A well meaning family member took me out for lunch the other day, and told me that I was lucky that I have not suffered half as much as other doctors. She doesn’t actually know any other junior doctor, but said that other doctors in other hospitals must have had it a lot harder than me. Currently, the world is in turmoil for multiple reasons. The Israel-Palestinian conflict, COVID pandemic, poverty and more. Of course, in the grand scheme of things I know I have it all really great. But I wanted to write about the danger of comparing suffering.

First let’s talk about privilege

Privilege: a special right, advantage, or immunity granted or available only to a particular person or group

Being born in a country like Australia already grants a whole world of privilege. Life is good here. We have a great welfare system, health system, crime is low and look at our beaches. The streets and public spaces are clean, wages are high. Plus, we are handling COVID-19 super well, meaning that we have had less cases, deaths and lockdowns.

The government has also been financially supporting people who have lost their job during the pandemic, what a country right!

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I also had access to great education and am currently a practising doctor. Doctors have worked hard to get where they are, but they have been granted a lot of power and privilege. We are privy to patient’s most vulnerable moments, and deal with confidential information daily.

To add to all this, doctors are paid a comfortable salary (starting from $35 an hour pretax) and have job stability. People do treat you differently when you say you’re a doctor. You will have rental applications approved immediately, banks will give you that mortgage loan without a second thought, and everyone assumes you’re a good person.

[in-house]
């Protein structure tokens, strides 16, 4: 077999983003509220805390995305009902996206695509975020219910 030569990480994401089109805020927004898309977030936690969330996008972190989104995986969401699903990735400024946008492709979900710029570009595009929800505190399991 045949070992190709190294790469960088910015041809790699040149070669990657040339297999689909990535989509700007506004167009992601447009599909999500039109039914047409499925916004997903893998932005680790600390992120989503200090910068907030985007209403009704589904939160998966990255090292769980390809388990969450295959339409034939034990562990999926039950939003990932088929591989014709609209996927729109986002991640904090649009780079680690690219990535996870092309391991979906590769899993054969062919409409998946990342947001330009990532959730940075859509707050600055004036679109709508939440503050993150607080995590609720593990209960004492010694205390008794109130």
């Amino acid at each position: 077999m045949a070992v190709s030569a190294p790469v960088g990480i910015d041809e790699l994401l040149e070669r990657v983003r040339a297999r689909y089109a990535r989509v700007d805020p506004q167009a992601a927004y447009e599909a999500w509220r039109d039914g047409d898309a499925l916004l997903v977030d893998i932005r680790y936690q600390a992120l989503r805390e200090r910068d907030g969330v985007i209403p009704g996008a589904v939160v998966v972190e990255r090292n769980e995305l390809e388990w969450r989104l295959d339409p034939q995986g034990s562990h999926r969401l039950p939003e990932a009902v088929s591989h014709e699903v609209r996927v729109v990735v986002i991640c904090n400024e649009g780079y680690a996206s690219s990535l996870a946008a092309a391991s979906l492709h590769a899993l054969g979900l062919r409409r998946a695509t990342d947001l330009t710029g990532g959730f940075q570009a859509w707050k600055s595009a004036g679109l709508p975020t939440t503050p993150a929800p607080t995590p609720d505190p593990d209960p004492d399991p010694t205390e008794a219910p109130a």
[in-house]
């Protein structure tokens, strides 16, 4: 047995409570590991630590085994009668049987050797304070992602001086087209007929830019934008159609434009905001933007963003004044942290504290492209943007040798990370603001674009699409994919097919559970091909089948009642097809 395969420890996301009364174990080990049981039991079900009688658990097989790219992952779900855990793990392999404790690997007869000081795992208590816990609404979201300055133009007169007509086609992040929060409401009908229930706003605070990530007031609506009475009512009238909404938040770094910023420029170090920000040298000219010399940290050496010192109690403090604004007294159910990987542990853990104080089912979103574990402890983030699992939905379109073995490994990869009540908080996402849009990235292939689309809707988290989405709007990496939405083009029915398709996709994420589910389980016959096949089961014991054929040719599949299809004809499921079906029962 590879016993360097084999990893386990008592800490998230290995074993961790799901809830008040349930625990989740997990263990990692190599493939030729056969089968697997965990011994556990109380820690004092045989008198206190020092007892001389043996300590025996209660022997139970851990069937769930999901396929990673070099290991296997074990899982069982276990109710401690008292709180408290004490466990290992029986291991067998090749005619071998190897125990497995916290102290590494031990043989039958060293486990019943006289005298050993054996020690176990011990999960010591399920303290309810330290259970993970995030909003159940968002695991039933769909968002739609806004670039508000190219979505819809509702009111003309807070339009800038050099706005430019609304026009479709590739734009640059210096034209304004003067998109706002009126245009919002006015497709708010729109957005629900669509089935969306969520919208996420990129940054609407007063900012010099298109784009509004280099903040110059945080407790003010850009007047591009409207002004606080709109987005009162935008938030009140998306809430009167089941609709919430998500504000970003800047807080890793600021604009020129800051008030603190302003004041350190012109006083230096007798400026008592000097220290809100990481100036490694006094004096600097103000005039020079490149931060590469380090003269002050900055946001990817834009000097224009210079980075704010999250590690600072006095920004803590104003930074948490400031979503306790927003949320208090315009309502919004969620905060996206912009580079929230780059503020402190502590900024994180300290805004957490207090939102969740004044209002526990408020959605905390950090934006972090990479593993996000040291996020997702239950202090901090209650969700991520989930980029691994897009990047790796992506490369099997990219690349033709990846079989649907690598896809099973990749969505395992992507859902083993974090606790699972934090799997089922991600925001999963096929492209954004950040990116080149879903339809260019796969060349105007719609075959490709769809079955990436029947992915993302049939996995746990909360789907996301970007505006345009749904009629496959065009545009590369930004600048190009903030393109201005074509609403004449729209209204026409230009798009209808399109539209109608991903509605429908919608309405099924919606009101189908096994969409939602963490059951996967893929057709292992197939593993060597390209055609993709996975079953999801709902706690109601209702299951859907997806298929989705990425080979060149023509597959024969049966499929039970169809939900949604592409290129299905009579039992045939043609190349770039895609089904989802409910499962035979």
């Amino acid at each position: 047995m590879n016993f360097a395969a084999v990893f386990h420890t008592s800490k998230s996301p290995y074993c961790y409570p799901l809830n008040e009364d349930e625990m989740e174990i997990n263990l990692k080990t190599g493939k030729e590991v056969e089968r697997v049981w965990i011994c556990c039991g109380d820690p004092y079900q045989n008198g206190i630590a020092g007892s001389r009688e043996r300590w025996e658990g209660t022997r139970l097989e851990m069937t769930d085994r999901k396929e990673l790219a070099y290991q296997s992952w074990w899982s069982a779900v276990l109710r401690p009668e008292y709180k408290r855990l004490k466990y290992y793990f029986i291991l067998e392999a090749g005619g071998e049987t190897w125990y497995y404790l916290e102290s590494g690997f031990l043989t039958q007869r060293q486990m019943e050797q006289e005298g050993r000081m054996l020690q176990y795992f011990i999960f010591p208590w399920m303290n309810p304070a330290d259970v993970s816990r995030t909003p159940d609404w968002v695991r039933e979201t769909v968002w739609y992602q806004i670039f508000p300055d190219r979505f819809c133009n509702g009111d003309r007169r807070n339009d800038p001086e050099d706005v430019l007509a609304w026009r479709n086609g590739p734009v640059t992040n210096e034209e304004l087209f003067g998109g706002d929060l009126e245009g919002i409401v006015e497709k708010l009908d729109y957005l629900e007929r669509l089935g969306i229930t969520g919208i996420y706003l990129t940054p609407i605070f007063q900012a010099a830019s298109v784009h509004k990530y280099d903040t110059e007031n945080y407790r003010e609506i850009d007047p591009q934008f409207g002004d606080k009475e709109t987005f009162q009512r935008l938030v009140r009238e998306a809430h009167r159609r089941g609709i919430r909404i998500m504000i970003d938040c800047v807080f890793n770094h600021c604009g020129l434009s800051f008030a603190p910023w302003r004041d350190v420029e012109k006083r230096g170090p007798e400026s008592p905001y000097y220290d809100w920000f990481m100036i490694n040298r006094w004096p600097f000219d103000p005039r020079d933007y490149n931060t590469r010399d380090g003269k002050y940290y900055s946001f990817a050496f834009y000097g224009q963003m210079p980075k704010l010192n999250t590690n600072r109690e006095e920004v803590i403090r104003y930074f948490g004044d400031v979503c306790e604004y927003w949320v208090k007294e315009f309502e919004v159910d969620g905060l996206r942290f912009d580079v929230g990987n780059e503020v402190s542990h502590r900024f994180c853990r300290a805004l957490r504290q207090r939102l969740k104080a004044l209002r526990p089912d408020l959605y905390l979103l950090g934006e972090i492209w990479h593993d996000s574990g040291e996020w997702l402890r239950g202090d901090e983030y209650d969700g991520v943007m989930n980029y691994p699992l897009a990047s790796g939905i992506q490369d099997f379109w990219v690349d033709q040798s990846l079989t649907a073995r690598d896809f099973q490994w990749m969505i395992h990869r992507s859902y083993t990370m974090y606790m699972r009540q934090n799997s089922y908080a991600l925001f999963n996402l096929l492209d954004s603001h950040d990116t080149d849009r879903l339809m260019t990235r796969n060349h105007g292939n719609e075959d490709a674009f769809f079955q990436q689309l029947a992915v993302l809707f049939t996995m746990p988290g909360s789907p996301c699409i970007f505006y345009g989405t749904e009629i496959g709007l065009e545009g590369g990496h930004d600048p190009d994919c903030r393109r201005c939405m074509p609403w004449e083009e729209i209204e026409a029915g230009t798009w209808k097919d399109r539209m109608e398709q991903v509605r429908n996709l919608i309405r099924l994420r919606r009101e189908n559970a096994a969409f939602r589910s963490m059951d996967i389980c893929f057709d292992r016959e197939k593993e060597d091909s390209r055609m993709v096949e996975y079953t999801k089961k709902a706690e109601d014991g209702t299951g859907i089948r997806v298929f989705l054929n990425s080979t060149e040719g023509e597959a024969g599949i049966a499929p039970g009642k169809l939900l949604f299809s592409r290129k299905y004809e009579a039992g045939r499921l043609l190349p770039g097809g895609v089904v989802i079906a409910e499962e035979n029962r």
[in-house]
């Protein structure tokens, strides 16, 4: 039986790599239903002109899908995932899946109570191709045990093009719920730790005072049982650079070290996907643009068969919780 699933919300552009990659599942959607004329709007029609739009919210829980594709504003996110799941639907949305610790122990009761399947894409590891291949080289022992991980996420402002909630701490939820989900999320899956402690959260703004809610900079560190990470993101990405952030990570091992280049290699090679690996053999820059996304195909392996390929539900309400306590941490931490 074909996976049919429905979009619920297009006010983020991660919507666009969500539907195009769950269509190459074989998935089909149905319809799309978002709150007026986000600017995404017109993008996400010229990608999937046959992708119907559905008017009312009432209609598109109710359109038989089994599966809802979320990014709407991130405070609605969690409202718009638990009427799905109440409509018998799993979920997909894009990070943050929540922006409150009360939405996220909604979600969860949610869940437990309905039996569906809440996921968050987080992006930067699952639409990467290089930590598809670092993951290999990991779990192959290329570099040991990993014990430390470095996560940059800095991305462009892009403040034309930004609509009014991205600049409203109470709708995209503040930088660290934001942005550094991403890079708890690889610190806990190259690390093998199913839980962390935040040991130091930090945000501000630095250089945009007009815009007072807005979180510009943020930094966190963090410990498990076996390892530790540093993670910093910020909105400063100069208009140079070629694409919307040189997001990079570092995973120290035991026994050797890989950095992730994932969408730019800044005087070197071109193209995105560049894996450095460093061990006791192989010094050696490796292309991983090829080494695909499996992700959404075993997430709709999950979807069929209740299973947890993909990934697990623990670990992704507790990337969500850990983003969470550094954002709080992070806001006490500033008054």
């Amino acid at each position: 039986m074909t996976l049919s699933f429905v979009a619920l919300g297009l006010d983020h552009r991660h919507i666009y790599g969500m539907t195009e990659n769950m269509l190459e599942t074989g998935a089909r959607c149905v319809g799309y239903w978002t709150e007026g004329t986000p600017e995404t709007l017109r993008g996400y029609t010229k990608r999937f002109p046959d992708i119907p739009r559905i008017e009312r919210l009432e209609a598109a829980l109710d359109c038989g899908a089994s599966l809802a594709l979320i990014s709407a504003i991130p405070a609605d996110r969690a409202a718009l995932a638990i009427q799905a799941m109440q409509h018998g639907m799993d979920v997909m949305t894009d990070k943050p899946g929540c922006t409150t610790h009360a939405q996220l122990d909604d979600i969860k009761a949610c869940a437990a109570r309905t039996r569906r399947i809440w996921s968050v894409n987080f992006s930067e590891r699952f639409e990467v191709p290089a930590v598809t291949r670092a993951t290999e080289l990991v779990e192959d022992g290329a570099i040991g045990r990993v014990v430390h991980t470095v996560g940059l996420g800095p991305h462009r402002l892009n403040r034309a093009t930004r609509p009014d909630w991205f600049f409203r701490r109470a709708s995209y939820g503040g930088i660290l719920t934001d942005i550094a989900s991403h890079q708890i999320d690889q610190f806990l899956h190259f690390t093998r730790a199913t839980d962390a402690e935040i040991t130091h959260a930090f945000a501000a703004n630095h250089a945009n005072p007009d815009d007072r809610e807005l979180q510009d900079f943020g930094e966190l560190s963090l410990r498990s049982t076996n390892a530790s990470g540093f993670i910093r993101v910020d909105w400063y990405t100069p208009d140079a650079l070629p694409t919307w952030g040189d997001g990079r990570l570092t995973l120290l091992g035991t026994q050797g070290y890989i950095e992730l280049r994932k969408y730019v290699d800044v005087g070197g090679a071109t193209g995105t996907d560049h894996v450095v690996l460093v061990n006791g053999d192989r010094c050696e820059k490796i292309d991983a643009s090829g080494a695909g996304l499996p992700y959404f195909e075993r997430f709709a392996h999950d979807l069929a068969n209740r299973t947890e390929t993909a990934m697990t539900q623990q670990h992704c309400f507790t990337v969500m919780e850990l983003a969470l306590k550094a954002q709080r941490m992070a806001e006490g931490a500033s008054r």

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I straight up acknowledge I am speaking from a very privileged position right now. There are people battling homelessness, poverty, war zones, famine…and more.

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However – the dangers of comparing suffering

The person I met for lunch has a habit of downplaying other people’s issues. If you say “wow, I am tired from work,” they will say “well I am more tired because I work harder”.

If you express how you have been having trouble with anxiety and stress she will say, “lucky you haven’t suffered half as much as another doctor in another hospital”. A nameless, unknown doctor from a nameless hospital.

This dismisses your feelings, and is actually called psychological invalidation. This makes you feel like your issues are not important, and can lead to self-doubt. The person doing it may think they are helping you, but it is actually damaging.

It can lead to a sense of inferiority, worthlessness, confusion and alienation.

Studies show that children who experience psychological invalidation are more likely to have chronic emotional distress in adulthood, such as depression and anxiety.

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Everyone is fighting their own battles

Even though it is important to appreciate and be grateful for what you have, it is okay to have negative emotions. Every single person in this world is fighting their own battle.

As the lovely author Elizabeth Gilbert wrote:

I remember a story my friend Deborah the psychologist told me once. Back in the 1980s, she was asked by the city of Philadelphia if she could volunteer to offer psychological counseling to a group of Cambodian refugees—boat people—who had recently arrived in the city. Deborah is an exceptional psychologist, but she was terribly daunted by this task. These Cambodians suffered the worst of what humans can inflict on each other—genocide, rape, torture, starvation, the murder of their relatives before their eyes, then long years in refugee camps and dangerous boat trips to the West where people died and corpses were fed to sharks—what could Deborah offer these people in terms of help? How could she possibly relate to their suffering?

“But don’t you know,“ Deborah reported to me, “what all these people wanted to talk about, once they could see a counselor?” It was all: I met this guy when I was living in the refugee camp, and we fell in love. I thought he really loved me, but then…”